In addition to its sporting aspect, the Pencak Silat tradition also encompasses the aspects of mental-spiritual, self-defense, and art.
        The term Pencak Silat is formed from two words, which are pencak and silat. The term "pencak" is better known in Java, while the term "silat" or "silek" is better known in West Sumatra, to describe a group of martial arts having various similarities. In addition to using local terms, each region has its own move, style, accompanying music, and unique supporting equipment.
        The moves and styles in Pencak Silat are strongly influenced by various elements of art. These moves and styles are a unity of body movement (wiraga), movement feeling (wirasa), and movement fit to the accompanying music (wirama). The supporting equipment for Pencak Silat includes costumes, music instruments, and traditional weapons.
        Pencak Silat practitioners are taught to maintain their relationship with God, human beings, and nature.
        Taking into account the uniqueness and traditional and cultural diversity of pencak silat, the Indonesian government has submitted a proposal to the United Nations Educational, Cultural and Scientific Organization (Unesco) for inscription on the World Intangible Cultural Heritage (ICH) list.
        "Pencak silat has been registered with Unesco since 2017 for inclusion on the list of world intangible cultural heritage. The selection process is ongoing," Hilmar Farid, director general of cultural affairs of the Education and Culture Ministry, had stated in West Sumatra on the sidelines of the opening of the Silek Art Festival.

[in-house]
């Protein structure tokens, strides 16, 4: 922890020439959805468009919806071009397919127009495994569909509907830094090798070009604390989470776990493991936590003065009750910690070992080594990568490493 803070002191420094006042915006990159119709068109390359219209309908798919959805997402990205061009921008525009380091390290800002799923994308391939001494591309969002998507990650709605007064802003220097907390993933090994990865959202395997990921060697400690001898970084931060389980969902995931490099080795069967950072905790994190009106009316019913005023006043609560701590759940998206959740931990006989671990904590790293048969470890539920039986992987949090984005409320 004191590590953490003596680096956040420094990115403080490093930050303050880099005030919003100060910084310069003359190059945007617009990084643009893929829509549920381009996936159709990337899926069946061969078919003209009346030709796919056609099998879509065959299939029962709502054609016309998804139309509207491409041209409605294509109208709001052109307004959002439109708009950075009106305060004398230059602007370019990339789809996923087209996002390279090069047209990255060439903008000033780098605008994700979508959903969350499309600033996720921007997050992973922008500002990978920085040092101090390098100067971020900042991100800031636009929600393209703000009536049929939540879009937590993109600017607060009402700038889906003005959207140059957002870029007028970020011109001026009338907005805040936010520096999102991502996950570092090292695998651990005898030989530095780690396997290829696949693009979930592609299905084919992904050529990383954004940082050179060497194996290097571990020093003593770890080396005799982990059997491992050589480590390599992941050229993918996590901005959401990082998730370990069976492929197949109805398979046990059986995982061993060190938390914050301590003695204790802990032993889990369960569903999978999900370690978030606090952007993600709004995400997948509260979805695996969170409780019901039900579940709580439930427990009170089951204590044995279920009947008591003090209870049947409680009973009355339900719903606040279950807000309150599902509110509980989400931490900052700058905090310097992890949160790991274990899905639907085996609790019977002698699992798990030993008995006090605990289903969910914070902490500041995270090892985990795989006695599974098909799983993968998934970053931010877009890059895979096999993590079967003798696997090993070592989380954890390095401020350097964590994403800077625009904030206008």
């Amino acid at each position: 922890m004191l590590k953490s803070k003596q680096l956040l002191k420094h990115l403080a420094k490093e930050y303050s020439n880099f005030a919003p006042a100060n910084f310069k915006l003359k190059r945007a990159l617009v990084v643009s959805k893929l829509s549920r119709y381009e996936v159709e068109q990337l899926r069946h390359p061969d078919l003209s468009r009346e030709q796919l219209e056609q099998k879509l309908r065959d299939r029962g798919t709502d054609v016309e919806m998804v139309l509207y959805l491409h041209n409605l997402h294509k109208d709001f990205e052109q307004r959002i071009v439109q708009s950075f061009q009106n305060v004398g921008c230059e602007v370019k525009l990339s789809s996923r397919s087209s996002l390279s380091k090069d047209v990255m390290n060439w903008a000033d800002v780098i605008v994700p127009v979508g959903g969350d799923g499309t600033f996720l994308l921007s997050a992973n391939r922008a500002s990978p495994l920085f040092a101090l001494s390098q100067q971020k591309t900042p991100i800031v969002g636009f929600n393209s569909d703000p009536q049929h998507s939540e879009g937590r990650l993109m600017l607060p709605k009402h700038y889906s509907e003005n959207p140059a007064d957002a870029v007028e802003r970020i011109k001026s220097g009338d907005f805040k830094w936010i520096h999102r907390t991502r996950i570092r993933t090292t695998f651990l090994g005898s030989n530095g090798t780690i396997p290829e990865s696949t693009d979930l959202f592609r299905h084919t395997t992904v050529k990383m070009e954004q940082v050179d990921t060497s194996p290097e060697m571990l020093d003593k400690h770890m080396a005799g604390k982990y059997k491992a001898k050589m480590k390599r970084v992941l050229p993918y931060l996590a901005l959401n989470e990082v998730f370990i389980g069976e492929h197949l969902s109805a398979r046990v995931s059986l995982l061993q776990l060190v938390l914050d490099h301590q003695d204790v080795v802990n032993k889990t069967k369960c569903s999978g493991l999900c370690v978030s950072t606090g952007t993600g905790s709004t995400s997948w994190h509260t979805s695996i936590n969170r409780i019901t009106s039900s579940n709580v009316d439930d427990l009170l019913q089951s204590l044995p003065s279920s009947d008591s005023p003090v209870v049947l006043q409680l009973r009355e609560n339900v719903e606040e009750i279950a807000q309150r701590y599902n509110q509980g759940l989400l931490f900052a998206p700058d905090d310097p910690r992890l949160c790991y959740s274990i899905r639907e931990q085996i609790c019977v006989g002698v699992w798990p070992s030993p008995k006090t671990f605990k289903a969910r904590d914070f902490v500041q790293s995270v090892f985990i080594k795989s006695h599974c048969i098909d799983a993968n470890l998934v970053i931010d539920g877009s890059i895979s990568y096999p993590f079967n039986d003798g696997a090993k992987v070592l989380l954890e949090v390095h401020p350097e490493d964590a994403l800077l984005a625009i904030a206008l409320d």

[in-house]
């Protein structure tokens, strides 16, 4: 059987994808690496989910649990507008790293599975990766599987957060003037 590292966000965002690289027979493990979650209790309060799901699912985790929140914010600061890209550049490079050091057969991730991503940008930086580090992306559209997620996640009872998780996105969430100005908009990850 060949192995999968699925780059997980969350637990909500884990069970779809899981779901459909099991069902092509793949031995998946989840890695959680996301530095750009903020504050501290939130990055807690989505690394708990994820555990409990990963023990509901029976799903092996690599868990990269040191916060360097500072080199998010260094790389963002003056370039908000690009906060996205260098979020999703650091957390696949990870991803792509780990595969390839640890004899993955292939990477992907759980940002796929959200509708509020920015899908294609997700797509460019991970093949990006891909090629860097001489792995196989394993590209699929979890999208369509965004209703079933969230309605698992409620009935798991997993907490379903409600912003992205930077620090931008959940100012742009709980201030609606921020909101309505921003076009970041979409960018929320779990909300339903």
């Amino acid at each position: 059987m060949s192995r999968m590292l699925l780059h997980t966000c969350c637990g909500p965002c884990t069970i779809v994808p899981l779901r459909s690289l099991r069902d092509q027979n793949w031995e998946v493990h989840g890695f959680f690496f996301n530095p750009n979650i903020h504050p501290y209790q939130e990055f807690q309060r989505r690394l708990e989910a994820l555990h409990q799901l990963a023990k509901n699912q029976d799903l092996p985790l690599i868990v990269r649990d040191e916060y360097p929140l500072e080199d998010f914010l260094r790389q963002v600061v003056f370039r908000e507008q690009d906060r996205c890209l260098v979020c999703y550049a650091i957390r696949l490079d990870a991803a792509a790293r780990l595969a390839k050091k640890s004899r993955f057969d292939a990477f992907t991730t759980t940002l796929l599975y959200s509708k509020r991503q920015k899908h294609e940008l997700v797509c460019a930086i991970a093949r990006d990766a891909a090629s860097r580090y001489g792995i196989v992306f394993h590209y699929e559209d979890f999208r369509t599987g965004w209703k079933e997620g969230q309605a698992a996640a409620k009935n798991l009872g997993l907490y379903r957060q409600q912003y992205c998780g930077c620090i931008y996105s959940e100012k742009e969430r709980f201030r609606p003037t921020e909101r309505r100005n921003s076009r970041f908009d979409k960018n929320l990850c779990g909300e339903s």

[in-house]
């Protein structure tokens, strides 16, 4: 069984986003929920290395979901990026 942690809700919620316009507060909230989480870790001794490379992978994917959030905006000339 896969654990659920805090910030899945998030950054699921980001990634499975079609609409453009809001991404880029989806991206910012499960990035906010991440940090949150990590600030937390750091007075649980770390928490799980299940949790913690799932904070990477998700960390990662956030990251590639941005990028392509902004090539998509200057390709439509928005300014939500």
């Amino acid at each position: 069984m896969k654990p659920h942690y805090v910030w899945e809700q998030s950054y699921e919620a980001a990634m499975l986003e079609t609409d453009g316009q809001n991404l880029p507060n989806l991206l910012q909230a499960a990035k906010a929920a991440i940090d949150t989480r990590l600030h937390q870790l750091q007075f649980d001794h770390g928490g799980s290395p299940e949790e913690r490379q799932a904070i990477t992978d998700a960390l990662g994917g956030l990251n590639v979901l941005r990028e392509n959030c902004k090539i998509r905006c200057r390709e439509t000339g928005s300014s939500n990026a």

Pencak silat and other proposals from several countries will be treated for the 2019 cycle that are to be examined by the Committee at its 14th session in November-December 2019.
        Unesco will study the origin and preservation efforts of pencak silat in Indonesia, he added.
        "Preservation efforts are taken into consideration to answer how far pencak silat remains alive, which is one of Unesco's questions," he remarked.
        The budget allocation for pencak silat preservation by the government, the participation of pencak silat in the Asian Games 2018, and Silek Art Festival being held until November 30, 2018, will contribute to the judgment.
        He revealed that the neighboring country Malaysia had also proposed pencak silat to be recognized by Unesco as the country's intangible cultural heritage. He, however, refused to comment further on the claim by that country and said his office will focus on the proposal submitted by Indonesia.
        "Pencak silat that we have proposed does not only concern sport but also traditions having deep cultural values in it," he revealed.
        Indonesia is optimistic that Unesco will recognize pencak silat, which is not only a physical exercise but also epitomizes character building and cultural values.
(T.F001/A/BESSR/S. Haryati) 15-09-2018

No comments:

Post a Comment